The Music of Life Besides the beauty of music, there is the tenderness, which brings life to the heart. For a person of fine feelings, of kindly thought, life in the world is very trying. It is jarring, and it sometimes has a freezing effect. It makes the heart so to speak frozen. In that condition one experiences depression, and the whole of life becomes distasteful...(展开全部) The Music of Life Besides the beauty of music, there is the tenderness, which brings life to the heart. For a person of fine feelings, of kindly thought, life in the world is very trying. It is jarring, and it sometimes has a freezing effect. It makes the heart so to speak frozen. In that condition one experiences depression, and the whole of life becomes distasteful; the very life that is meant to be heaven becomes a place of suffering. If one can focus one's heart on music, it is just like warming something that was frozen. The heart returns to its natural condition, and the rhythm regulates the beating of the heart which helps to restore health of body, mind, and soul, and bring them to their proper tuning. The joy of life depends upon the perfect tuning of mind and body.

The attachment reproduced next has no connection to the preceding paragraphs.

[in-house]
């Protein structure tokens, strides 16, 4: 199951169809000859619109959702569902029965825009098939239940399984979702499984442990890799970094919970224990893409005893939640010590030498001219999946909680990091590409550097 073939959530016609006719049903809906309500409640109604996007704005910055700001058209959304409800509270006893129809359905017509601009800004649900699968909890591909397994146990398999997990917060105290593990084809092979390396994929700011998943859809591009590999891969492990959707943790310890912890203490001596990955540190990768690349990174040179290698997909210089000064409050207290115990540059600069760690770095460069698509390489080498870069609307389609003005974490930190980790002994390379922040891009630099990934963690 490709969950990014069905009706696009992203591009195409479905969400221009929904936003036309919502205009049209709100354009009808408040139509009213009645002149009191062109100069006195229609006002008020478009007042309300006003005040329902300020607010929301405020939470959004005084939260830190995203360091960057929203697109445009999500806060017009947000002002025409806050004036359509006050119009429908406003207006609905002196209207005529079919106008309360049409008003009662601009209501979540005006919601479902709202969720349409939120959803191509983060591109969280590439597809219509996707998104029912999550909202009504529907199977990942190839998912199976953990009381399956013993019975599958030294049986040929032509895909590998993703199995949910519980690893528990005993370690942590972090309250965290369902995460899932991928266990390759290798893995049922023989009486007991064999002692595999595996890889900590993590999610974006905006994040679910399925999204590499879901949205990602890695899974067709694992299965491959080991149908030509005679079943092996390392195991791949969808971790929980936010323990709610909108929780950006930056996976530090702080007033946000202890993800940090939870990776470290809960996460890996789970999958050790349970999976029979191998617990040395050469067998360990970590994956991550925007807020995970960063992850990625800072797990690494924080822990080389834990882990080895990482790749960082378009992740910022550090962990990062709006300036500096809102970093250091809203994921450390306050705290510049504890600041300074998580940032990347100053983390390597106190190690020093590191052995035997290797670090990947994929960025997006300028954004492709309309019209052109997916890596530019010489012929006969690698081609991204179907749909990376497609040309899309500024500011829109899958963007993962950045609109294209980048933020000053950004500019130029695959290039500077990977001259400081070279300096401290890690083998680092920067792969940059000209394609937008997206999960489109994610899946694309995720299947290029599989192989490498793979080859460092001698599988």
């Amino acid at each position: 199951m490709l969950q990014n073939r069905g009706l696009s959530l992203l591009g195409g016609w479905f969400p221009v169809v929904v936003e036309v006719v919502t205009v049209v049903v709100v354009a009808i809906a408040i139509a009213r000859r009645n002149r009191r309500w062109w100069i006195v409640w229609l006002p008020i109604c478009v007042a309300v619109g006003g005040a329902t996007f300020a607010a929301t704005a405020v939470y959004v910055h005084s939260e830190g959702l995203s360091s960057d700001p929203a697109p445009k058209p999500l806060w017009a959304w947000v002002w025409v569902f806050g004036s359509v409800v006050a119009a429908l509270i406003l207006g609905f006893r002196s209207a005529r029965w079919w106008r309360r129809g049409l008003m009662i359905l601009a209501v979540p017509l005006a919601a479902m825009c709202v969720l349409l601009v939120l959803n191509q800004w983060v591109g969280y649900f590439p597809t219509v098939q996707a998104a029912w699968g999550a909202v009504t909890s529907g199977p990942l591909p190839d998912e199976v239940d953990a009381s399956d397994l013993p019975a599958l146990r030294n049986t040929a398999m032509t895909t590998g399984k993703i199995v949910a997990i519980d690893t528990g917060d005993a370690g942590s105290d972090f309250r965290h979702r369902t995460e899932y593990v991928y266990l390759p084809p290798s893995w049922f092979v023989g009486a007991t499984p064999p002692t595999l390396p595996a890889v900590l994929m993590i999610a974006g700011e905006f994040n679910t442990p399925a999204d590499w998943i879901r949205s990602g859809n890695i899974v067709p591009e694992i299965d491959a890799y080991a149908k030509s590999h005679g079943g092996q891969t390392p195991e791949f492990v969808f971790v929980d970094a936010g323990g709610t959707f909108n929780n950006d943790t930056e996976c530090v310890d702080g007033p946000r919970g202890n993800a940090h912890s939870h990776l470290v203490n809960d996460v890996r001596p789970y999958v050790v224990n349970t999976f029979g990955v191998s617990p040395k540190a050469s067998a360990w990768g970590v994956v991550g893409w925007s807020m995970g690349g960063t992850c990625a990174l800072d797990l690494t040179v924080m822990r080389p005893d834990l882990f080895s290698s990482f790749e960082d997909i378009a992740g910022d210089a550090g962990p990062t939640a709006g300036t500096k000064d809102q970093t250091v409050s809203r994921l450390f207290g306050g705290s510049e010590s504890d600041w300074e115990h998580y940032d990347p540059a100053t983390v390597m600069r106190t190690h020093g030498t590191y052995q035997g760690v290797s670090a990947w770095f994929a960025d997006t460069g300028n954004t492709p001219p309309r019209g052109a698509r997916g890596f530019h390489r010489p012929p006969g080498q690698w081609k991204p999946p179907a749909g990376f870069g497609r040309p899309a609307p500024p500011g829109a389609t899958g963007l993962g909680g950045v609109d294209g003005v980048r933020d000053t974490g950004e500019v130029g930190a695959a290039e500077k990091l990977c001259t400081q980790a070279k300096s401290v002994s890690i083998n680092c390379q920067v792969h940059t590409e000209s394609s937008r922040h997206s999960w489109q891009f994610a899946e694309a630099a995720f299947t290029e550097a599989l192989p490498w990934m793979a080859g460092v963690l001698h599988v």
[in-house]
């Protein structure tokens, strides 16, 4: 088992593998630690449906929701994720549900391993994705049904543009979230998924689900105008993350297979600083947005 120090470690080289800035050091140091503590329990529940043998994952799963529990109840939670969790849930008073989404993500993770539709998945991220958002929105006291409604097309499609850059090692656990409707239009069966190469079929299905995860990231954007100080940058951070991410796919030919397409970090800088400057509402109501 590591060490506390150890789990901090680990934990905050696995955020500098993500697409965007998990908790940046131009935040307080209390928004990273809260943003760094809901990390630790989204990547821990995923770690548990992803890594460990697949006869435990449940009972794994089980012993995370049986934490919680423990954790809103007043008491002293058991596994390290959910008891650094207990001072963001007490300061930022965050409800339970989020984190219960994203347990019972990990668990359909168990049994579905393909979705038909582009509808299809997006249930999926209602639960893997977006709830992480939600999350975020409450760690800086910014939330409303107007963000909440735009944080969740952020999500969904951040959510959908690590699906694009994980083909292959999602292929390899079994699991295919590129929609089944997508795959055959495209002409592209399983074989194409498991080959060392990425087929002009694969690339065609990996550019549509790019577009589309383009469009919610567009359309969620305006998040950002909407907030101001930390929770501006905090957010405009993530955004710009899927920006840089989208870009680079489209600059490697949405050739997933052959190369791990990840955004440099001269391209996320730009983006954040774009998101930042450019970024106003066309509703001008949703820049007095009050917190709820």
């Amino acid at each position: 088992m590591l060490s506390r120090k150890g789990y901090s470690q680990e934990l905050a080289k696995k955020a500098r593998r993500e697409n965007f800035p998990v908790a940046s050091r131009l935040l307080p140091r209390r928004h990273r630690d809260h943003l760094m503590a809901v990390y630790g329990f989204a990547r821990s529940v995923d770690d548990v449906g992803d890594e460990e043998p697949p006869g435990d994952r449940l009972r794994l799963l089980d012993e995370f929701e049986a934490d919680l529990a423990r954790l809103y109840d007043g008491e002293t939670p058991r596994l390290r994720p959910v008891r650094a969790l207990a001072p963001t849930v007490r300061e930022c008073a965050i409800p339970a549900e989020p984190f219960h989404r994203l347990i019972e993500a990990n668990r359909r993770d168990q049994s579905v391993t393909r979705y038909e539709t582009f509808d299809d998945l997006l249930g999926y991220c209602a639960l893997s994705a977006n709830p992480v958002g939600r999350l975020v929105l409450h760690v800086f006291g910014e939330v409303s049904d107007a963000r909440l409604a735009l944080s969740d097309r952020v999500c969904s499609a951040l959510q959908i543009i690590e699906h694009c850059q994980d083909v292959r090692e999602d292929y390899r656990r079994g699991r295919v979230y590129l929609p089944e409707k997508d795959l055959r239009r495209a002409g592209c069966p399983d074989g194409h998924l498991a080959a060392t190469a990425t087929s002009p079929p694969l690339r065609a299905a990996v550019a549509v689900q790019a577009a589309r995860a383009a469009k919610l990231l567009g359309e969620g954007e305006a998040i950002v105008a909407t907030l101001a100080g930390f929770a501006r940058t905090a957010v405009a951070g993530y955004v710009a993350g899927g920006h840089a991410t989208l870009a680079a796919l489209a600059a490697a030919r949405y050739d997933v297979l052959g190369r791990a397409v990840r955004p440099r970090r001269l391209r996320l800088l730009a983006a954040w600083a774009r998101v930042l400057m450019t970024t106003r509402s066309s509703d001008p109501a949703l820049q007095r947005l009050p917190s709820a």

The first time I ever actually spoke to drummer and composer John Hollenbeck took place immediately following the first set I heard by his Claudia Quintet. The music I'd heard combined the highly organized structural formality of chamber music with the earthy groove of post-`60s jazz and the irreverence of free improvisation - in some of the same ways that the artists who recorded for a certain well-known progressive jazz label had pioneered in the `70s and `80s. "If I had to guess, I'd say that you've listened to a lot of ECM records," I hesitantly ventured. Hollenbeck responded that this had indeed been the case. A few days later, he informed me that - having checked - he owned more discs on ECM than on any other single jazz label. This came as no surprise. We had both come of age musically at the height of ECM's popularity and influence, when the label boasted the impressionistic note-spinning fantasies of pianist Keith Jarrett, the icy Nordic stoicism of Jan Garbarek, the multicultural eclecticism of Oregon, the avant-traditionalism of the Art Ensemble of Chicago and Old and New Dreams, and the unabashedly joyful lyricism of the Pat Metheny Group. ECM was one of the fewish labels in jazz history to establish an identity so strong that its very name was sometimes used as a descriptive adjective. Virtually no other label offered so great a conceptual range, nor such a high level of excellence. Having established the Claudia Quintet as his primary compositional vehicle, Hollenbeck found that he was writing some more song-oriented pieces that called out for a different voice - a human voice, in fact. "I needed an outlet for the world music that I loved and the spiritual paths that I had been exploring," Hollenbeck recalls. Once again, an impetus was provided by an ECM artist - the cool, yet passionate vocalist Sidsel Endressen. Unlike the Claudia Quartet - named after a specific woman who visited an early Hollenbeck performance - Quartet Lucy takes its name from a composite of female characters. "It's a pet name for my college girlfriend, who was very interested in a good song," Hollenbeck explains. "It's also the name of a girl I loved from afar in my high school days, who epitomized certain aspects of Americana that I loved. Finally, Lucy also refers to luz, the Spanish word meaning `light' or `enlightenment.'" Hollenbeck knew immediately that the new group would feature a vocalist - not as a soloist in the spotlight, but as an equal member, like Pedro Aznar in the Pat Metheny Group. "I had recently started playing with vocalist Theo Bleckmann," Hollenbeck recalls, "and I was overwhelmed by his versatility, his love of music, and his eager response to my new concept." Equally at home with the conceptions of jazz singer Sheila Jordan and new music vocalist Meredith Monk - both of whom he has performed with - Bleckmann's fearlessness and vocal range prove decisive in his execution of Hollenbeck's moody tone poems. From the conventional vocalism of "dreams for tomorrow" (in which he backs himself on piano) to the free glossolalia of "jazz envy" and overtone singing in "The Music of Life," the music of Quartet Lucy proves an unparalle